Global Justice: Defending Cosmopolitanism

Paperback | April 1, 2001

byCharles Jones

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What obligations do the world's wealthy people have to ensure that the world's poor achieve a quality of life that is recognizably human? This is the fundamental question of international distributive justice, and surprisingly a question that has been the subject of serious debate only in thepast three decades. Charles Jones outlines and evaluates the main competing moral perspectives framing these debates, assessing the relative merits of the utilitarian, human rights, and neo-Kantian perspectives before answering the nationalist, patriotic, relativist, and constitutivist challenges to moral universalism. Jones defends a form of cosmopolitanism involving a commitment to basic human rights, and provides both a guide to the state of the art in disputes about global justice, and a distinctive defense of the moral case for change in the international system.

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What obligations do the world's wealthy people have to ensure that the world's poor achieve a quality of life that is recognizably human? This is the fundamental question of international distributive justice, and surprisingly a question that has been the subject of serious debate only in thepast three decades. Charles Jones outlines a...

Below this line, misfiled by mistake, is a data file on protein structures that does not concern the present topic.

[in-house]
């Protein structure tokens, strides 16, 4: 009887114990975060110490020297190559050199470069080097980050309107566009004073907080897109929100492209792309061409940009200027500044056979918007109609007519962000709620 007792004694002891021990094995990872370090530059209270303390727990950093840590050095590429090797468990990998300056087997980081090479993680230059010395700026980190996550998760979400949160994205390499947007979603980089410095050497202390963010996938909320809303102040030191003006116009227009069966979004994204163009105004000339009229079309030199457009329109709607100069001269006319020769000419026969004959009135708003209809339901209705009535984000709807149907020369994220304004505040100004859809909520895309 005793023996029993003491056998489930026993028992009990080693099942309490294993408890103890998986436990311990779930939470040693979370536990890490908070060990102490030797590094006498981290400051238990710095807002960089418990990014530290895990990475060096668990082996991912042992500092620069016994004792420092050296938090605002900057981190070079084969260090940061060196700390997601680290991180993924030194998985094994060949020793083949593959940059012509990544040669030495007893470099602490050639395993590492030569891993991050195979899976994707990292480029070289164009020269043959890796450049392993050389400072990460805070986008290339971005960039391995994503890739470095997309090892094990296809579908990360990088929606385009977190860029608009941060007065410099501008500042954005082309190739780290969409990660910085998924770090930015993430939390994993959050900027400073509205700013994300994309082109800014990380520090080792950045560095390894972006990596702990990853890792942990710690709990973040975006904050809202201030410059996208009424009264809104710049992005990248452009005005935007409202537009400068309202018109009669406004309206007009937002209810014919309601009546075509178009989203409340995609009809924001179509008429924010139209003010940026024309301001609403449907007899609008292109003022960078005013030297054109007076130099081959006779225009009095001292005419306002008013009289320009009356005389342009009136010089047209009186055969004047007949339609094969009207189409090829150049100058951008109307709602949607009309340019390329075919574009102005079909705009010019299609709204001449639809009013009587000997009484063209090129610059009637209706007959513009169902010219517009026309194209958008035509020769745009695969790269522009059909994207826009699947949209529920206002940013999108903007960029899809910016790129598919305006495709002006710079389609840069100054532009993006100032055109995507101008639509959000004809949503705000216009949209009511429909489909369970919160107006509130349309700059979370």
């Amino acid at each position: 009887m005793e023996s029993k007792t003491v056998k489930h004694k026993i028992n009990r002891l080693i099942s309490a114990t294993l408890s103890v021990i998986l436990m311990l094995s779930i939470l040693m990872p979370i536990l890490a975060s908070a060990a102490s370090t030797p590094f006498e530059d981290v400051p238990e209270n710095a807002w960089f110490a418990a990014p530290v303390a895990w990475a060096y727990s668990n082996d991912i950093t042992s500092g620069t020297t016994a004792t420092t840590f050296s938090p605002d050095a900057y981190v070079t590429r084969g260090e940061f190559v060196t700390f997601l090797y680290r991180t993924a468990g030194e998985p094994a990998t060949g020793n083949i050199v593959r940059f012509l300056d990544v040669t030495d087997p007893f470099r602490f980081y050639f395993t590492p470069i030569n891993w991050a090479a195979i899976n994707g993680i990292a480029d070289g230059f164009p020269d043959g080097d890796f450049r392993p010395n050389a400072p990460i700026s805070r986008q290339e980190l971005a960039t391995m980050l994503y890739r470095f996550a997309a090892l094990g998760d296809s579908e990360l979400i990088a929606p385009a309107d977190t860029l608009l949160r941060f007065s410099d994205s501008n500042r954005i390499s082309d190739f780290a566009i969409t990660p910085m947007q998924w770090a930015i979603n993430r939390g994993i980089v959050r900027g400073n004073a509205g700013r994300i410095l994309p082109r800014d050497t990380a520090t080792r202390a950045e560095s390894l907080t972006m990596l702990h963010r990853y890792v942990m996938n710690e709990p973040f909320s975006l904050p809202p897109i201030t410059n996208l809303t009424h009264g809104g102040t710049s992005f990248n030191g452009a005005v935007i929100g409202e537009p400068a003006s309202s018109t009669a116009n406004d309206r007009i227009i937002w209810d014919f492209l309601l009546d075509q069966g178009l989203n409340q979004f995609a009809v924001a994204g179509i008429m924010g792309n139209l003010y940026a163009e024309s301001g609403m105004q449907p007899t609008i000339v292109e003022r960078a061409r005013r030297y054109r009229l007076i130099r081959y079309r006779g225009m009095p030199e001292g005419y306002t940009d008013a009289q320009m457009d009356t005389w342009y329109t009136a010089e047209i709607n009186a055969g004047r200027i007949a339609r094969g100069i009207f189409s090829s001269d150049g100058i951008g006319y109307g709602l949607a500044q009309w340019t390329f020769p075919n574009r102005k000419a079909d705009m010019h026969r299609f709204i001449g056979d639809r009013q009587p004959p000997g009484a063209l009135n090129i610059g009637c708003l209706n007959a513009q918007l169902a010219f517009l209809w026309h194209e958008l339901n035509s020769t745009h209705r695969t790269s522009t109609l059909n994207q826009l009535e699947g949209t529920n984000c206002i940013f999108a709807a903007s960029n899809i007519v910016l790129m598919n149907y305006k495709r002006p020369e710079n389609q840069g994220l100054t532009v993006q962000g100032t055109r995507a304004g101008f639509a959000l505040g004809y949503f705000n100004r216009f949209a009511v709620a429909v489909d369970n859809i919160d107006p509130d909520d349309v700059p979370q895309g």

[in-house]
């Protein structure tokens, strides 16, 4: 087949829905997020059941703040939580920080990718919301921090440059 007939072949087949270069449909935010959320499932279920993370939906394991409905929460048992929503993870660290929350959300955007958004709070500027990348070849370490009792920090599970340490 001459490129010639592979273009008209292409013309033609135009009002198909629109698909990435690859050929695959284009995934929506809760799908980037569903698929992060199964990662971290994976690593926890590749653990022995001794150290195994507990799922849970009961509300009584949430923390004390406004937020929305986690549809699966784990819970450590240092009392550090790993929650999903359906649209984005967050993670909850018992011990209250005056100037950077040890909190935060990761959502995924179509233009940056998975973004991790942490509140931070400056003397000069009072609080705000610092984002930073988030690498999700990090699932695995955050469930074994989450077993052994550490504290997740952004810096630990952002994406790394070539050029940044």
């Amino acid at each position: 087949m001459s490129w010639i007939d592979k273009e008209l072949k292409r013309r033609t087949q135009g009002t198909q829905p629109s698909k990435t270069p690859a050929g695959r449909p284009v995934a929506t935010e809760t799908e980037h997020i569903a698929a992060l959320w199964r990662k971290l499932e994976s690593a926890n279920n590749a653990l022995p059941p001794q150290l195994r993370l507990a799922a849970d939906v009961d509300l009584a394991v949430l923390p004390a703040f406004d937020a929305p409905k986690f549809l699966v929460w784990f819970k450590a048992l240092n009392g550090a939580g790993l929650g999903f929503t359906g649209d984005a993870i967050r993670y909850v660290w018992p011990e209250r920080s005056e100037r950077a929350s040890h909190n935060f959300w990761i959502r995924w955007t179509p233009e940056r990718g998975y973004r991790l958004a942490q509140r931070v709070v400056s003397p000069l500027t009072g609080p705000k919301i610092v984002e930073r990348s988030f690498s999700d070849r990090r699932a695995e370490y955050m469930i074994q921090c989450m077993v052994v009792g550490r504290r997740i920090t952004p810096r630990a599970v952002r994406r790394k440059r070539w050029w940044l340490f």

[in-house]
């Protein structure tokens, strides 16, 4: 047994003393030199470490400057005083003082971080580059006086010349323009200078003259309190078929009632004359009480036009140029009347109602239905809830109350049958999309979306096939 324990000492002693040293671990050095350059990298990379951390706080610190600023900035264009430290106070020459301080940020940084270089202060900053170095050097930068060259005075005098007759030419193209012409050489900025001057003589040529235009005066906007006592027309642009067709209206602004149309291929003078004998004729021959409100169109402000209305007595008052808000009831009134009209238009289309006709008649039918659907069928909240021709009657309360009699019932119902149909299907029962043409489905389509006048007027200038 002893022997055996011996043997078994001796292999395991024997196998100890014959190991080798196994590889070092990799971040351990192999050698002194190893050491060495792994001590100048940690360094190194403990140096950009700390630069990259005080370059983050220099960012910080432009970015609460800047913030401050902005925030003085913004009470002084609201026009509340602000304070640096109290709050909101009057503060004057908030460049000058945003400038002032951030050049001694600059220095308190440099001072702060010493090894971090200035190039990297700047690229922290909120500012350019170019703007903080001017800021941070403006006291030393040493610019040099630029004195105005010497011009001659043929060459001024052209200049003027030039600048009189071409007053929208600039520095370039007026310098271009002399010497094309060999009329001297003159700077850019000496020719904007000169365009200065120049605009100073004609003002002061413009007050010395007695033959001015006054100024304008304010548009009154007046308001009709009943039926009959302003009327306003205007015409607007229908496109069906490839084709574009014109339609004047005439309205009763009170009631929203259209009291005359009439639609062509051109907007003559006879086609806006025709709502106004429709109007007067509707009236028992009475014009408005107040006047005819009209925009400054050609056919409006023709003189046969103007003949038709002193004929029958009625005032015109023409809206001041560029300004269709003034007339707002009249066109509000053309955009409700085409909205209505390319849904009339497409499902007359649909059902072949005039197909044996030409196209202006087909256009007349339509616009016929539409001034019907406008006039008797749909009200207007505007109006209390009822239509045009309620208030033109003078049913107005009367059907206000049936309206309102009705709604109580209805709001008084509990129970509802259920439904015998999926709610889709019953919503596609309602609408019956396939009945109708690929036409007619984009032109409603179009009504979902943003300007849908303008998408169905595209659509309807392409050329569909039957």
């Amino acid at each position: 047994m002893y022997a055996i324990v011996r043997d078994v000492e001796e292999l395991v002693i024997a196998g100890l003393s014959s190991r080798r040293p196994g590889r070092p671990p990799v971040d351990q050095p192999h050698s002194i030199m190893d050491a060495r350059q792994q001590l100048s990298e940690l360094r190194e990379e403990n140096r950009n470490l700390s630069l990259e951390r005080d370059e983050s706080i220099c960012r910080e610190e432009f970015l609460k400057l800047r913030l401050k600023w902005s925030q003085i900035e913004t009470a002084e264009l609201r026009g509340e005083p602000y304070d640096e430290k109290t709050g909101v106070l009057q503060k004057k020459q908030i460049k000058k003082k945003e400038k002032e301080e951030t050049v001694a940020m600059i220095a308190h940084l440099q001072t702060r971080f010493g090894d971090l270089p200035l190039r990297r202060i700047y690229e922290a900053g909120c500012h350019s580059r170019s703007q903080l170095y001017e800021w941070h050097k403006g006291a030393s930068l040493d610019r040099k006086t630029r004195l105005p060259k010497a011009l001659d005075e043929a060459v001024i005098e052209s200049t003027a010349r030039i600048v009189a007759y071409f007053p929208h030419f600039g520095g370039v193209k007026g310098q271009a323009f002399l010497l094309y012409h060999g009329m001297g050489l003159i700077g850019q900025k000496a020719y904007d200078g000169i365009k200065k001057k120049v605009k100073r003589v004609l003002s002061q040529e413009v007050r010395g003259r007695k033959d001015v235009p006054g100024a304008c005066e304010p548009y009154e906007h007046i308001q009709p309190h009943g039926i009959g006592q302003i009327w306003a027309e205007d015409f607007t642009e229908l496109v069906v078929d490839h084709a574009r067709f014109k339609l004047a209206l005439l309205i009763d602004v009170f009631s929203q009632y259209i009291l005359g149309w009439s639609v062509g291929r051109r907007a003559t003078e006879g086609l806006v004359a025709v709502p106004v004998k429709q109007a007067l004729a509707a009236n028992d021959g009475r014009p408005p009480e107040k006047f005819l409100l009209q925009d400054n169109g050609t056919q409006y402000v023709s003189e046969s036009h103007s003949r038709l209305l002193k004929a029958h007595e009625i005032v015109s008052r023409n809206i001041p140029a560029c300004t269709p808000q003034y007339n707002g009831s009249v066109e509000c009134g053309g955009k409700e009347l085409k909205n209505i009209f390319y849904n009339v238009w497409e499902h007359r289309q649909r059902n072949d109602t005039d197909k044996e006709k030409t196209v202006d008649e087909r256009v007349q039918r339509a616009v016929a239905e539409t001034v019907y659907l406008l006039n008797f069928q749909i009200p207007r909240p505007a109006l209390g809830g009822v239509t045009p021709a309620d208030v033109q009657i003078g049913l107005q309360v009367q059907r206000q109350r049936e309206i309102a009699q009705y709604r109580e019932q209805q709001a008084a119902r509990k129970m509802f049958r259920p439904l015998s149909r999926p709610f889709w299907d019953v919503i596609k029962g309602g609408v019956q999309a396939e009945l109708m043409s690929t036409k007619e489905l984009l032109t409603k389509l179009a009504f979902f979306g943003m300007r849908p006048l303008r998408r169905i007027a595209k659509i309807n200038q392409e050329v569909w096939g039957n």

Charles Jones, Assistant Professor of Political Science, University of Western Ontario, Canada

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Format:PaperbackDimensions:264 pages, 8.5 × 5.43 × 0.59 inPublished:April 1, 2001Publisher:Oxford University PressLanguage:English

The following ISBNs are associated with this title:

ISBN - 10:0199242224

ISBN - 13:9780199242221

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Table of Contents

1. Distributive Justice and the International ContextPART 1. COSMOPOLITANISM2. Utilarianism and Global Justice3. Basic Human Rights: The Moral Minimum4. O'Neil and the Obligations of JusticeCOMMUNITARIANISM5. Patriotism and Justice6. Miller, Nationalism, and Distributive Justice7. Relativism, Universalism, and Walzer8. Neo-Hegalianism, Sovereignty, and Rights9. Conclusion

Editorial Reviews

`an important contribution to the literature.'Peter Sutch, Political Studies, Vol.48, No.4, Sept.00.